In 2007, when the first season of Big Bang Theory unfolded, it was unique to have a different kind of Indian on screen rather than the caricatured ‘Apu’ of the Simpsons. Not that this new character, Rajesh ‘Raj’ Ramayan Koothrappali, most well-known as Koothrappali or Raj, (played by British actor Kunal Nayyar) did not carry its own historical baggage. This man carried elements of the stereotypical, acutely shy American perception of the Asian male caricatured eons ago by Peter Sellers in The Party. But he departed in some important ways from that stereotype to portray an emerging image of Indian-Americans in the U.S. – the nerdy, smart, astrophysicist, simple yet complex, accepted relatively comfortably by a group of white friends. Far and away from the all white cast of “Friends.”
This Aug. 22, CBS tweeted out its decision – “We, along with the cast, writers and crew, are extremely appreciative of the show’s success and aim to deliver a final season, and series finale, that will bring #TheBigBangTheory to an epic creative close.” -Warner Bros. Television, CBS and Chuck Lorre Productions.
The most common response from fans on the site was “Noooooooo.” And a man named James probably voiced a lot of people’s disappointment, when he said, “Just keep it on for a few more years. Pay them the money they’re all worth it for Pete’s sake,” adding three weeping emojis.
According to some fans of Big Bang, that Desi Talk spoke to, Koothrappli breaks several stereotypes and a different levels– being an accomplished academic scientist — a very popular stereotype among students and university types, but not among the popular audiences; presenting a picture of the Indian ultra-rich (through indulgent parents who underwent a divorce midway) – as different from the traditional image.
Koothrappali also portrayed the shy Indian male differently at least for the Indian and Indian-American audience – breaking from the traditional stereotypical Bollywood strong male, and his initial trepidation vis-a-vis women, and the projection of a ‘feminine’ friendship with his closest man friend, Howard Wolowitz, almost like the close friendships common in India between men and between women.
“Koothrappali did the geeky Indian nerd, maybe less stereotypical than Apu, but still kind-off playing off the Indian accent etc., and the tough time getting a girlfriend bit,” said Ray Sharma, an IT professional in Toronto, who watches the show off and on.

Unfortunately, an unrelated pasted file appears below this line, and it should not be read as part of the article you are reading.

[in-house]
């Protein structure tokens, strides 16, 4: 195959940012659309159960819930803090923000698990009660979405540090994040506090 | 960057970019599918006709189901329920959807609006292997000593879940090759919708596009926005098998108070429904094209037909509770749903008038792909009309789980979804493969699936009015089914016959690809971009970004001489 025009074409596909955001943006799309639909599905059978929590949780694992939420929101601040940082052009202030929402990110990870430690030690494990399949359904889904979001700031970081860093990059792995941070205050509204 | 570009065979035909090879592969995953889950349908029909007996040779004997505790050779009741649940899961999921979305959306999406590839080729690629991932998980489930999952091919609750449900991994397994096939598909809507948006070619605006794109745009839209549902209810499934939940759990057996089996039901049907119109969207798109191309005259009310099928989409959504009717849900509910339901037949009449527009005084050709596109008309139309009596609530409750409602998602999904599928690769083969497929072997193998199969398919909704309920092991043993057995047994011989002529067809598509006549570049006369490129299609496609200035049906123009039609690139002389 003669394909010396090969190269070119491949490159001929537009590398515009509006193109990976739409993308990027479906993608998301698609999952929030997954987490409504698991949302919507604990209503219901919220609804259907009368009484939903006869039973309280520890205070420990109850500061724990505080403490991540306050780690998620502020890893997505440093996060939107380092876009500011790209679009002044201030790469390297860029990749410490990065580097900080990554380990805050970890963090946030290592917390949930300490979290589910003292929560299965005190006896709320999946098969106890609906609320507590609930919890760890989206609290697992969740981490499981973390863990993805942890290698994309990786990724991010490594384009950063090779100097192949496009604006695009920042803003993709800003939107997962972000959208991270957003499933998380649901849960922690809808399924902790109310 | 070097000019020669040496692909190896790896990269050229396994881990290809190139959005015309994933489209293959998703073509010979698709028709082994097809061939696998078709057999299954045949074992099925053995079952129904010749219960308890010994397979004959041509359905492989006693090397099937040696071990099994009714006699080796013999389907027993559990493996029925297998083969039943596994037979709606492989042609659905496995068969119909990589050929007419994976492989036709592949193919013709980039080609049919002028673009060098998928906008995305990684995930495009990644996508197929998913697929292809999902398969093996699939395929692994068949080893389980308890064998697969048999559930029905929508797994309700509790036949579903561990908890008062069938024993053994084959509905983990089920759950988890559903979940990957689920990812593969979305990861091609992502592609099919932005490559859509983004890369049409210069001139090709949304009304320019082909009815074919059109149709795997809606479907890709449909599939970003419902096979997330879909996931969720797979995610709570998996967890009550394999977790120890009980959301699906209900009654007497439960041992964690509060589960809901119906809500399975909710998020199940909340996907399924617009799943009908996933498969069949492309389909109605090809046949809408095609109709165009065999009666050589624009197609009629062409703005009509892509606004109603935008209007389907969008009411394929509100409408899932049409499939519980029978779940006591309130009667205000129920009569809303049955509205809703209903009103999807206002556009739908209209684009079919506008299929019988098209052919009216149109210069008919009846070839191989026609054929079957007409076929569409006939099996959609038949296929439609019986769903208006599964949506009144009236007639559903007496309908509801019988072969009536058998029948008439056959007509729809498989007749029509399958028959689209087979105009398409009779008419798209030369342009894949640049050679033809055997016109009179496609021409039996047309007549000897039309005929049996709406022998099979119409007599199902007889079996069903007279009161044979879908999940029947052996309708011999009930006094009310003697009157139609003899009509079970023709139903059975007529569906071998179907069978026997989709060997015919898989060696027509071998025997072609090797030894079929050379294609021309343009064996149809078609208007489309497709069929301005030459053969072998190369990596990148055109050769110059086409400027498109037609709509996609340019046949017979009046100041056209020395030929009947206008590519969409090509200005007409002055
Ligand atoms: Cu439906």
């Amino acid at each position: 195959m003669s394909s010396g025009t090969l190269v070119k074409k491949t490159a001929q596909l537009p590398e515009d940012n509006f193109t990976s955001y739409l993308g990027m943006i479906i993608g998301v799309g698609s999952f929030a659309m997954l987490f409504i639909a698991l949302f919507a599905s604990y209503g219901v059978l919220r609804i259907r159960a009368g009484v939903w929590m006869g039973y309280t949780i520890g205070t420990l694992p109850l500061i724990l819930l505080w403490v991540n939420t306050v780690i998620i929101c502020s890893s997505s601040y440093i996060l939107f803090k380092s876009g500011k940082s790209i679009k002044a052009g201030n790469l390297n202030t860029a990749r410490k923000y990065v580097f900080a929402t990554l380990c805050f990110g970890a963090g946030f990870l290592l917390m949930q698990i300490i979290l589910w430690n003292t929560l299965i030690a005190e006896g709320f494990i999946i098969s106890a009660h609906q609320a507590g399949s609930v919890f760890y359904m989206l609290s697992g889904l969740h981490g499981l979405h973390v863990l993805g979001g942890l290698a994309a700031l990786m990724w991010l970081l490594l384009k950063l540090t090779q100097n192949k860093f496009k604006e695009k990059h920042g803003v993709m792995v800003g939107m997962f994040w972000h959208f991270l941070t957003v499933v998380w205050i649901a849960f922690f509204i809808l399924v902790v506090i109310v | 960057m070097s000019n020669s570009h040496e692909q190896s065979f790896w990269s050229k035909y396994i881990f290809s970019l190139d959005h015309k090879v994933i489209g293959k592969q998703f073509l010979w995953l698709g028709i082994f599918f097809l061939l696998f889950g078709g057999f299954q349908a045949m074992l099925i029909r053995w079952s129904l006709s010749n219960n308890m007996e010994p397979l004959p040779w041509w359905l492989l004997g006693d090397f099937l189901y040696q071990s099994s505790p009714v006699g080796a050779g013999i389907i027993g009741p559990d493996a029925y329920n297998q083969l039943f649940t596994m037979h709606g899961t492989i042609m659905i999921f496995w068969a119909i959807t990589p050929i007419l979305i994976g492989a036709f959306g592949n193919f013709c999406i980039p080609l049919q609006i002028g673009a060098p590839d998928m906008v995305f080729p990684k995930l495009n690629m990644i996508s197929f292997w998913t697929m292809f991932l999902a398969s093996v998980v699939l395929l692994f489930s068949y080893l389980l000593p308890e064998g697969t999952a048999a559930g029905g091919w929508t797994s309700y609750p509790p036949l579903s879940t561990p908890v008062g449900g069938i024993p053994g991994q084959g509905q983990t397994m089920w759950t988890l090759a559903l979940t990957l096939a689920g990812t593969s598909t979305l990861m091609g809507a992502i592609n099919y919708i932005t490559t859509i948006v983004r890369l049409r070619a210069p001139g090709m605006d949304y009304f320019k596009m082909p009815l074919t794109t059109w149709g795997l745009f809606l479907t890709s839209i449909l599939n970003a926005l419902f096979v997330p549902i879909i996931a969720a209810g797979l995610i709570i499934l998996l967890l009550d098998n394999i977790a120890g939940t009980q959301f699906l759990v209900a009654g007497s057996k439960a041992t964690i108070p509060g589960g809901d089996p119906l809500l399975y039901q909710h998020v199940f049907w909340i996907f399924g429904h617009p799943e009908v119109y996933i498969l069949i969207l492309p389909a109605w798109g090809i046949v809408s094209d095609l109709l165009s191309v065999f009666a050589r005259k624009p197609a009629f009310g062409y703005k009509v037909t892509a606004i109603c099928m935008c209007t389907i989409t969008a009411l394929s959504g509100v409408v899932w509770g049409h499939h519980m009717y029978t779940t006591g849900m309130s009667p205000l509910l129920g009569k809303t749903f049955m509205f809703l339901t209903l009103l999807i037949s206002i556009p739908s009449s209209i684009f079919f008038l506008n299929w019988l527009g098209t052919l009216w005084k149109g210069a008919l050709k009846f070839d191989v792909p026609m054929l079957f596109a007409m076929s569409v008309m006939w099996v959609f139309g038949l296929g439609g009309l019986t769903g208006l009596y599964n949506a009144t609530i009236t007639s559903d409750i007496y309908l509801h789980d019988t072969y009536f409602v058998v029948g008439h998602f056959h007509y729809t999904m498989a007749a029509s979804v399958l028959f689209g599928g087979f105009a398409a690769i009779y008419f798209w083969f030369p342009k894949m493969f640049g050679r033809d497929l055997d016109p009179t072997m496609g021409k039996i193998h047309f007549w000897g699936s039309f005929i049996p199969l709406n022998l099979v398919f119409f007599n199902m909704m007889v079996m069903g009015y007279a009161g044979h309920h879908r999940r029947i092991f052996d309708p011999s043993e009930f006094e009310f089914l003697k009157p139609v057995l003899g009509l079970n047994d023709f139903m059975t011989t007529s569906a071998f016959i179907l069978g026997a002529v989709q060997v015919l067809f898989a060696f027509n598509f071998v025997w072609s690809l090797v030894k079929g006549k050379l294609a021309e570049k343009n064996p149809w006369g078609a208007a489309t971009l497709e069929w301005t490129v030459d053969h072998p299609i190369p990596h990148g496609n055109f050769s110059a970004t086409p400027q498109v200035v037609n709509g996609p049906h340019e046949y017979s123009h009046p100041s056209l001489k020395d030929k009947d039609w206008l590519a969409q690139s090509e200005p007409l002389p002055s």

According to an anecdote a friend of this correspondent recounted from China – an Indian-American professor told his Chinese colleague that if his trouble understanding the Indian accent prevented him from teaching in India, he should watch Koothrappali to get some tips.
In India, TBBT watchers squabble over his name as if he is a real character and fault the producers for not doing enough research into where exactly Koothrappali is and how it should have been spelt. But one Rajesh George sets it right writing in the news site Quora.com May 5, “My name is Rajesh Koothrappallil. Koothrappallil is my family name and my village is Koothrappally ,a small village in Kottayam district, Kerala. So nice to see my name as a fictional character’s name.!!!”
“He plays an endearing character who is simple and gentle. Naive compared to the rest. Is that how most Indians are perceived … possibly very bright but very simple and naive?” asks one TBBT-watcher from India on the WhatsApp account of this correspondent when she put out a call for reactions. She calls the ‘simple and gentle’ part “quite ridiculous” and adds, “But there’s nothing new here,” and also dwells on the Hollywood history of mashing up Indian names. “In a famous Peter Sellers movie, he played an Indian character by the name of Hrundi V. Bakshi. What, pray, is Hrundi?????? So I guess “Koothrappali” has more credibility.”